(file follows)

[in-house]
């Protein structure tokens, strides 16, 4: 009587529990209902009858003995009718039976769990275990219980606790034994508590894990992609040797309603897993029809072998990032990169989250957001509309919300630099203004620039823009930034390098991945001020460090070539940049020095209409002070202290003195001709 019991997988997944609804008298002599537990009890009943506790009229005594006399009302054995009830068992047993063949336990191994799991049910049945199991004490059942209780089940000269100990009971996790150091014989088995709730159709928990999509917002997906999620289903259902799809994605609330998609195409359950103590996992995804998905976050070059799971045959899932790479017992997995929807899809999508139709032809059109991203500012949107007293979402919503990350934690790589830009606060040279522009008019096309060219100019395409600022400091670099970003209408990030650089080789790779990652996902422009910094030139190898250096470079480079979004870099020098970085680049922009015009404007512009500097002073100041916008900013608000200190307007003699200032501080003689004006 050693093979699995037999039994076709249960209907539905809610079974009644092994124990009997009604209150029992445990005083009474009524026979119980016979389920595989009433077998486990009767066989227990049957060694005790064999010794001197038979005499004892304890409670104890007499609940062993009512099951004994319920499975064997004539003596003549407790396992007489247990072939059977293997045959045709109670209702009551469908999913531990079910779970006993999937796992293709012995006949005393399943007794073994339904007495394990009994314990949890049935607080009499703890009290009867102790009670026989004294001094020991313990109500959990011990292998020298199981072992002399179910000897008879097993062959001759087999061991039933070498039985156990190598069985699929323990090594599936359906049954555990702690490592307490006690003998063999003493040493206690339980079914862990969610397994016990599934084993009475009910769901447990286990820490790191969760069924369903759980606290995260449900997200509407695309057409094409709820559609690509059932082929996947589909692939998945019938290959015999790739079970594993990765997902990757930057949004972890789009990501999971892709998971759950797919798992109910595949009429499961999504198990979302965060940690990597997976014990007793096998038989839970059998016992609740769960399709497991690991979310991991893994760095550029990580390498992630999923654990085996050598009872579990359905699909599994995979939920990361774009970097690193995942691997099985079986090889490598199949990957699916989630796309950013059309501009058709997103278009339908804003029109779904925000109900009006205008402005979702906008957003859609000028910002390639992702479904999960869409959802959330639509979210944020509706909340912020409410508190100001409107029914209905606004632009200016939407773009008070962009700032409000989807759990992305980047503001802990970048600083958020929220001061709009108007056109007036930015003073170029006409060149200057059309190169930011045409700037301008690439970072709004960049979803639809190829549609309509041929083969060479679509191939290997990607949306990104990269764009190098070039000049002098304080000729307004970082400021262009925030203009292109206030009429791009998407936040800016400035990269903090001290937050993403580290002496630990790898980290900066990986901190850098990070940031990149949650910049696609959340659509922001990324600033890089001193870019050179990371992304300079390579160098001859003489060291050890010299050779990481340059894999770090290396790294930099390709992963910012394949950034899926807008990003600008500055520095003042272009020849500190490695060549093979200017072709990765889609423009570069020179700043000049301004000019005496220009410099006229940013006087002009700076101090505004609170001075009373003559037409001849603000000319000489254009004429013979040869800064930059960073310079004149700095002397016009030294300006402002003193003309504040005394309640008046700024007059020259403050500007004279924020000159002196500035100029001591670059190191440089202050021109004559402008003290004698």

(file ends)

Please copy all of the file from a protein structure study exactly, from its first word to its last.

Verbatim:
[in-house]
């Protein structure tokens, strides 16, 4: 009587529990209902009858003995009718039976769990275990219980606790034994508590894990992609040797309603897993029809072998990032990169989250957001509309919300630099203004620039823009930034390098991945001020460090070539940049020095209409002070202290003195001709 019991997988997944609804008298002599537990009890009943506790009229005594006399009302054995009830068992047993063949336990191994799991049910049945199991004490059942209780089940000269100990009971996790150091014989088995709730159709928990999509917002997906999620289903259902799809994605609330998609195409359950103590996992995804998905976050070059799971045959899932790479017992997995929807899809999508139709032809059109991203500012949107007293979402919503990350934690790589830009606060040279522009008019096309060219100019395409600022400091670099970003209408990030650089080789790779990652996902422009910094030139190898250096470079480079979004870099020098970085680049922009015009404007512009500097002073100041916008900013608000200190307007003699200032501080003689004006 050693093979699995037999039994076709249960209907539905809610079974009644092994124990009997009604209150029992445990005083009474009524026979119980016979389920595989009433077998486990009767066989227990049957060694005790064999010794001197038979005499004892304890409670104890007499609940062993009512099951004994319920499975064997004539003596003549407790396992007489247990072939059977293997045959045709109670209702009551469908999913531990079910779970006993999937796992293709012995006949005393399943007794073994339904007495394990009994314990949890049935607080009499703890009290009867102790009670026989004294001094020991313990109500959990011990292998020298199981072992002399179910000897008879097993062959001759087999061991039933070498039985156990190598069985699929323990090594599936359906049954555990702690490592307490006690003998063999003493040493206690339980079914862990969610397994016990599934084993009475009910769901447990286990820490790191969760069924369903759980606290995260449900997200509407695309057409094409709820559609690509059932082929996947589909692939998945019938290959015999790739079970594993990765997902990757930057949004972890789009990501999971892709998971759950797919798992109910595949009429499961999504198990979302965060940690990597997976014990007793096998038989839970059998016992609740769960399709497991690991979310991991893994760095550029990580390498992630999923654990085996050598009872579990359905699909599994995979939920990361774009970097690193995942691997099985079986090889490598199949990957699916989630796309950013059309501009058709997103278009339908804003029109779904925000109900009006205008402005979702906008957003859609000028910002390639992702479904999960869409959802959330639509979210944020509706909340912020409410508190100001409107029914209905606004632009200016939407773009008070962009700032409000989807759990992305980047503001802990970048600083958020929220001061709009108007056109007036930015003073170029006409060149200057059309190169930011045409700037301008690439970072709004960049979803639809190829549609309509041929083969060479679509191939290997990607949306990104990269764009190098070039000049002098304080000729307004970082400021262009925030203009292109206030009429791009998407936040800016400035990269903090001290937050993403580290002496630990790898980290900066990986901190850098990070940031990149949650910049696609959340659509922001990324600033890089001193870019050179990371992304300079390579160098001859003489060291050890010299050779990481340059894999770090290396790294930099390709992963910012394949950034899926807008990003600008500055520095003042272009020849500190490695060549093979200017072709990765889609423009570069020179700043000049301004000019005496220009410099006229940013006087002009700076101090505004609170001075009373003559037409001849603000000319000489254009004429013979040869800064930059960073310079004149700095002397016009030294300006402002003193003309504040005394309640008046700024007059020259403050500007004279924020000159002196500035100029001591670059190191440089202050021109004559402008003290004698």